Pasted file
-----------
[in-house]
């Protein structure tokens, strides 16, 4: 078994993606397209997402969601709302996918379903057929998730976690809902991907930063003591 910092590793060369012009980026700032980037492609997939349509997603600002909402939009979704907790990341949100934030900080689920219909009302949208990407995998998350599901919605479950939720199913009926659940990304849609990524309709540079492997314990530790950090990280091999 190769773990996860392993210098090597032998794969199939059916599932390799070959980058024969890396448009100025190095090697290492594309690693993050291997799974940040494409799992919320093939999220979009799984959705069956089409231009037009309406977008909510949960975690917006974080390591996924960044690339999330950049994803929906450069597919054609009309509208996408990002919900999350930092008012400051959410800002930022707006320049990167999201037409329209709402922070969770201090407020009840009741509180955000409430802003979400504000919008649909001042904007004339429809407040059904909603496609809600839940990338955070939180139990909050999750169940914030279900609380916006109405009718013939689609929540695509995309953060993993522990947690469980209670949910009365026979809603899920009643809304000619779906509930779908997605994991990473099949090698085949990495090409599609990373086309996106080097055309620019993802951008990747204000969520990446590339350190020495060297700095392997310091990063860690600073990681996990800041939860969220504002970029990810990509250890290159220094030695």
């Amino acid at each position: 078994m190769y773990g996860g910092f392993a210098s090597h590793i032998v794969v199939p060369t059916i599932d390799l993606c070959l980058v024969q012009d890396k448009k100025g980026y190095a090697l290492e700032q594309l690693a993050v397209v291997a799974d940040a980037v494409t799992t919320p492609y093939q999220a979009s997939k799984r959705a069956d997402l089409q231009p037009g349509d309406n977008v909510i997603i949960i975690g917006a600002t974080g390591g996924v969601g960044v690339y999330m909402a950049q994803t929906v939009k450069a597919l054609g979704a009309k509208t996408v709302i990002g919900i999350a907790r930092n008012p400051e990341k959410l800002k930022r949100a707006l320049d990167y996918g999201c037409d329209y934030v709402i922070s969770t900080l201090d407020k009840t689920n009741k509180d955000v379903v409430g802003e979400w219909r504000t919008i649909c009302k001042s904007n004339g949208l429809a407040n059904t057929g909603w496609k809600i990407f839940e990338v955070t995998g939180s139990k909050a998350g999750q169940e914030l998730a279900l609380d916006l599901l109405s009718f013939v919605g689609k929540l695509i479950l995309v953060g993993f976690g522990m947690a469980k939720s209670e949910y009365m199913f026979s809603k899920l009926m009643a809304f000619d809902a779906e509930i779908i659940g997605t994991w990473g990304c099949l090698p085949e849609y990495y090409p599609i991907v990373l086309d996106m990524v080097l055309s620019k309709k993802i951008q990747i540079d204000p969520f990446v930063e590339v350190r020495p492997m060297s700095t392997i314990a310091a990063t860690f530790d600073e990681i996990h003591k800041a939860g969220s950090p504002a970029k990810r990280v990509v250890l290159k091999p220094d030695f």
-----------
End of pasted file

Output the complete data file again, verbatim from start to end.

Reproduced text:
[in-house]
């Protein structure tokens, strides 16, 4: 078994993606397209997402969601709302996918379903057929998730976690809902991907930063003591 910092590793060369012009980026700032980037492609997939349509997603600002909402939009979704907790990341949100934030900080689920219909009302949208990407995998998350599901919605479950939720199913009926659940990304849609990524309709540079492997314990530790950090990280091999 190769773990996860392993210098090597032998794969199939059916599932390799070959980058024969890396448009100025190095090697290492594309690693993050291997799974940040494409799992919320093939999220979009799984959705069956089409231009037009309406977008909510949960975690917006974080390591996924960044690339999330950049994803929906450069597919054609009309509208996408990002919900999350930092008012400051959410800002930022707006320049990167999201037409329209709402922070969770201090407020009840009741509180955000409430802003979400504000919008649909001042904007004339429809407040059904909603496609809600839940990338955070939180139990909050999750169940914030279900609380916006109405009718013939689609929540695509995309953060993993522990947690469980209670949910009365026979809603899920009643809304000619779906509930779908997605994991990473099949090698085949990495090409599609990373086309996106080097055309620019993802951008990747204000969520990446590339350190020495060297700095392997310091990063860690600073990681996990800041939860969220504002970029990810990509250890290159220094030695």
């Amino acid at each position: 078994m190769y773990g996860g910092f392993a210098s090597h590793i032998v794969v199939p060369t059916i599932d390799l993606c070959l980058v024969q012009d890396k448009k100025g980026y190095a090697l290492e700032q594309l690693a993050v397209v291997a799974d940040a980037v494409t799992t919320p492609y093939q999220a979009s997939k799984r959705a069956d997402l089409q231009p037009g349509d309406n977008v909510i997603i949960i975690g917006a600002t974080g390591g996924v969601g960044v690339y999330m909402a950049q994803t929906v939009k450069a597919l054609g979704a009309k509208t996408v709302i990002g919900i999350a907790r930092n008012p400051e990341k959410l800002k930022r949100a707006l320049d990167y996918g999201c037409d329209y934030v709402i922070s969770t900080l201090d407020k009840t689920n009741k509180d955000v379903v409430g802003e979400w219909r504000t919008i649909c009302k001042s904007n004339g949208l429809a407040n059904t057929g909603w496609k809600i990407f839940e990338v955070t995998g939180s139990k909050a998350g999750q169940e914030l998730a279900l609380d916006l599901l109405s009718f013939v919605g689609k929540l695509i479950l995309v953060g993993f976690g522990m947690a469980k939720s209670e949910y009365m199913f026979s809603k899920l009926m009643a809304f000619d809902a779906e509930i779908i659940g997605t994991w990473g990304c099949l090698p085949e849609y990495y090409p599609i991907v990373l086309d996106m990524v080097l055309s620019k309709k993802i951008q990747i540079d204000p969520f990446v930063e590339v350190r020495p492997m060297s700095t392997i314990a310091a990063t860690f530790d600073e990681i996990h003591k800041a939860g969220s950090p504002a970029k990810r990280v990509v250890l290159k091999p220094d030695f």